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FinPricing provides probably the most comprehensive valuation models for financial products, including computation of:
Bonds are secured loans that investors make to corporations and governments. Corporations and governments issue bonds when they want to raise capital. Bonds typically pay out a stream of cash-flows (the coupon payments) to the bearer, including repayment of the face value at maturity.
Bonds are traded and quoted based on either yield to maturity (YTM), clean price, discounted yield, or discounted margin. The actual settlement clean price depends on the number of coupons available. For bonds with a single remaining coupon, the bond trades at a pure discount (i.e., like a money market instrument). For bonds with multiple remaining coupons, these are priced with a special formula.
From calculation perspective, there are more than 1,500 different types of bonds. The differences are specified by calculation type. Each calc type defines a method used to determine the accrued interest, price, yield of the bond based on specified market conventions and security structures.
The cash flows of a fixed rate coupon bond consist of periodic coupon rates or coupon payments to the maturity date and the payment of the face value at maturity. The cash flows, also called bond coupon schedules are determined by start accrual date, first coupon date, penultimate date, maturity date, weekend, holidays and market conventions.
The cash flow diagram of s fixed rate bond is shown below, which pays a coupon of value Ci at each date ti, and reimburses the notional V at the maturity date T.
When all coupons have the same value, the ratio R = Ci/V is called the facial rate of the bond. For instance the cash-flow diagram above is drawn wit a 8% facial rate.
The issue date is the day on which the life of a bond starts. The term to maturity defines the period of time, or the life of the bond. The bond’s maturity date is the date on which the last payment is due. The face value (also called par value or principal) of a bond represents the amount that will be repaid to the bondholder at maturity.
The coupon is the nominal annual rate of interest that is paid to the bondholder on a regular basis. It is usually expressed as a percentage of the face value (coupon rate). The coupon rate is either fixed or variable. The coupon rate is given as an annualised percentage of the face value
The coupon period is not necessarily the same for all bonds. The coupon payments are made semi-annually, which is common in the USA, or annually, which is more common in Europe. The coupon payment dates are fixed.
For bonds that pay interest at maturity, the coupon rate is stated as an annualized rate or real rate based on market conventions. Adjustment is made for long/short first/last coupon periods. When a coupon date falls on non-business day, payment may be made next business day with no amount adjustment.
Business day conventions are used to determine when a payment is to be paid. These rules work in conjunction with market calendars. Since calendars vary, the time of the payment also varies, in general. The choice of Business Day conventions is often associated with a specific instrument.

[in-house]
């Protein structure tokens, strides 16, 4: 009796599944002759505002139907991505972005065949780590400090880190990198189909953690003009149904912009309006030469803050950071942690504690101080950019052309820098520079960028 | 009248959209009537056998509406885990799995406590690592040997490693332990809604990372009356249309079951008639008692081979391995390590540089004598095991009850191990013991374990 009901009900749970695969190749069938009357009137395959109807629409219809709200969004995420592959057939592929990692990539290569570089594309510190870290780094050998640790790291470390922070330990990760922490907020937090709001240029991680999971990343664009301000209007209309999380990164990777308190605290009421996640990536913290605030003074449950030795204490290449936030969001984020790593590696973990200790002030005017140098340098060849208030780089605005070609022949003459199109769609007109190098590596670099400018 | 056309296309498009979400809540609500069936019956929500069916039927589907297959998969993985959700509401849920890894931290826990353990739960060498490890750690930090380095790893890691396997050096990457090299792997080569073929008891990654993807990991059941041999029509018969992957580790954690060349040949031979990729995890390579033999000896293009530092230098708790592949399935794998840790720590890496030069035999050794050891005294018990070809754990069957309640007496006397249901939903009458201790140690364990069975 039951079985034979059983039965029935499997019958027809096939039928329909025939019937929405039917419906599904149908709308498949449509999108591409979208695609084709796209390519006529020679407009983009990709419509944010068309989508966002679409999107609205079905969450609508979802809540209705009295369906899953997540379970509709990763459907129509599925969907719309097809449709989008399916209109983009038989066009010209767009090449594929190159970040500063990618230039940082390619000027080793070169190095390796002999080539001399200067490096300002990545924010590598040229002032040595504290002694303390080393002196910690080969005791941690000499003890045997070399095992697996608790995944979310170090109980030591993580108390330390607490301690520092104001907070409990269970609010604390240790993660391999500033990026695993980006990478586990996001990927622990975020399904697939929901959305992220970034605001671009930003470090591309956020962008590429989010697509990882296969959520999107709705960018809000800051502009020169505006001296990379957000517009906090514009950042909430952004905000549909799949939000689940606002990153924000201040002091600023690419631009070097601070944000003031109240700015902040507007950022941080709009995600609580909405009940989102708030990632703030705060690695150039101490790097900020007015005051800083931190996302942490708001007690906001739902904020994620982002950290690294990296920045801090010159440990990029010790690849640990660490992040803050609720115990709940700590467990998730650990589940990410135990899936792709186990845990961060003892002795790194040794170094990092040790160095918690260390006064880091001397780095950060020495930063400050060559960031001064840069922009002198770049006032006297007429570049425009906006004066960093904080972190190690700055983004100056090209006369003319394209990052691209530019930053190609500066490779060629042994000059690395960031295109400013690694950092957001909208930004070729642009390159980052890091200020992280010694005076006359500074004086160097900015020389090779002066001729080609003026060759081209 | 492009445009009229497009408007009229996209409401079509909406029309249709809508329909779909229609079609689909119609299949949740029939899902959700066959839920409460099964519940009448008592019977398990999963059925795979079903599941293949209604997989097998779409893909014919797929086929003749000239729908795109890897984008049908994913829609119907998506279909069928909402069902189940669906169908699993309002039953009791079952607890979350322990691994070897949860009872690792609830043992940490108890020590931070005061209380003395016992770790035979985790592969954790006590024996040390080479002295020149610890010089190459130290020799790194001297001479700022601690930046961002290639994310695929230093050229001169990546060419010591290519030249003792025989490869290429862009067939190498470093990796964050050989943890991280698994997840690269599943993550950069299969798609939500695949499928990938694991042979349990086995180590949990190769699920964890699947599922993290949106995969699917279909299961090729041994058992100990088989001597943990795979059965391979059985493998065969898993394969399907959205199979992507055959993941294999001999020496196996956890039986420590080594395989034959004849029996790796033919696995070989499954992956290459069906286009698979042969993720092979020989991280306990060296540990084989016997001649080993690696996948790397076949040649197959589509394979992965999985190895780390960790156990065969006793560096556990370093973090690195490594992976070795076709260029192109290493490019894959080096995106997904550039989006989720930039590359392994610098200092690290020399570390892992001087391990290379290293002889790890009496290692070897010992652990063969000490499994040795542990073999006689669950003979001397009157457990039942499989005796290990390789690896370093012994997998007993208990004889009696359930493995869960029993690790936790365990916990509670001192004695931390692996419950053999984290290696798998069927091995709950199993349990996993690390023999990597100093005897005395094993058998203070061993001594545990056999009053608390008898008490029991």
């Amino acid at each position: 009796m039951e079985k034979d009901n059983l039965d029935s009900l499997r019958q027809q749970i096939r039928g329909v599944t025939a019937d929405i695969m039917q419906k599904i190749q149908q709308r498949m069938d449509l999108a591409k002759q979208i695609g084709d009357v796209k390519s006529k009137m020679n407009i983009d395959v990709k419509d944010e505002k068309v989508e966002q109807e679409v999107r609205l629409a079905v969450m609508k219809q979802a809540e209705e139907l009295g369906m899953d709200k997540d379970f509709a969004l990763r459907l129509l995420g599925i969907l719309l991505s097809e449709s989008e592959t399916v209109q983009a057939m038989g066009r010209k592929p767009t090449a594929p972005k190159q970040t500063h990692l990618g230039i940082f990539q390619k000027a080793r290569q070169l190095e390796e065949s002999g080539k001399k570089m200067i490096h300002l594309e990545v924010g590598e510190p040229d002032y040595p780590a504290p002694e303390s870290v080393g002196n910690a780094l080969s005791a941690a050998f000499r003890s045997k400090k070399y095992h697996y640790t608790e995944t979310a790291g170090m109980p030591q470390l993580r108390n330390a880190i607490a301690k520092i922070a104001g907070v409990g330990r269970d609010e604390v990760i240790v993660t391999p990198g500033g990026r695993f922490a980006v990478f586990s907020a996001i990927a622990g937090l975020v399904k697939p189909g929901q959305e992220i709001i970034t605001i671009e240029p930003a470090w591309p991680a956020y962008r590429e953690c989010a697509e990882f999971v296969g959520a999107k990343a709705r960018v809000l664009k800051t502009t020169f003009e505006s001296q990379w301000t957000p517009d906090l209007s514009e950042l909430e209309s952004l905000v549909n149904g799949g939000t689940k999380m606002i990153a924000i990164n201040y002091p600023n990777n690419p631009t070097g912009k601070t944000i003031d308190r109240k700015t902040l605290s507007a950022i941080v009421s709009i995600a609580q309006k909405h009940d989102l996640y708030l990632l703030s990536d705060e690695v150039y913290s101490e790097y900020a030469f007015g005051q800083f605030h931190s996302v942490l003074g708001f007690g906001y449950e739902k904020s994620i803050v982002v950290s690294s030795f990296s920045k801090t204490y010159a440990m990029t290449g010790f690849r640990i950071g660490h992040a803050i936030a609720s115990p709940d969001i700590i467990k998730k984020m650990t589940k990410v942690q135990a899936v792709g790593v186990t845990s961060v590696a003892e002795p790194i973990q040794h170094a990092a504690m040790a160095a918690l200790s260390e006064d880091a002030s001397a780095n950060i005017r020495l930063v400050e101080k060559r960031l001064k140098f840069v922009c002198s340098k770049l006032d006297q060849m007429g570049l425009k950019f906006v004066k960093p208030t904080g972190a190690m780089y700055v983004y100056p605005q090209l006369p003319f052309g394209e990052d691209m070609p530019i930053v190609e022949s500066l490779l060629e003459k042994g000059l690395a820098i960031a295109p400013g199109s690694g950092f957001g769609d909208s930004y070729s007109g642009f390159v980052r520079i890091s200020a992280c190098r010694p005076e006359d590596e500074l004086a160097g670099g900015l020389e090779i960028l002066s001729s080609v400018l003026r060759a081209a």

The most common business day conventions are explained as follows:
The Modified convention prevents leaving the current month. The term, “current month”, refers to the month containing the current day; the “next month” refers to the month following the current month; and the “preceding month” refers to the month preceding the current month.
Some bond coupons are daycount based. If the return on a certain security is expressed as an annual return, then the length of a year must be defined precisely. A year may be defined as the actual calendar year, as a certain number of days, or as a certain number of months, each made up of a specified number of days.
To apply standard analytical procedures to interest rates, all time periods applying to the rates and instruments must be expressed in a common unit of measure. To transform period T into a fraction of a year, the number of days in period T are divided by the number of days in one year.
Bond ACT/ACT daycount requires more information than other daycount methods, such as swap ACT/ACT daycount. To calculate the time between two dates, a period date and a payment frequency must be specified. Suppose I want to know the number of years between May 16, 1994 and June 16, 1994, a period of 31 actual days.
For bond ACT/ACT daycount, the answer depends on the start and end date of the accrual period. If the accrual period begins on December 16, 1993 and ends on June 16, 1994 there are 182 days in the period.
Interest accrual calculations for US Treasury bonds use unadjusted period dates. Suppose a US Treasury bond is issued on May 16, 1994, matures on August 20, 1997, and has a short first coupon period. The unadjusted period date for the end of the first coupon period is Saturday, August 20, 1994. The regular coupon period ending on this date begins on Sunday, February 20, 1994 and has 181 days while the short period between May 16 and August 20 has 96 days.
Accrued interest cannot be greater than the total coupon amount. The effective period for bond auction rate is typically one calendar date from that auction up to and including the subsequent auction date.
However, this is subject to a N business day lockout that occurs around issue dates, coupon payment dates, and re-opening issue dates. If the calendar date following the auction lands within N business days of a coupon payment date, issue date or a reopening issue date, then the previous auction rate is applicable up to and including that corresponding issue date, coupon payment date or re-opening issue date.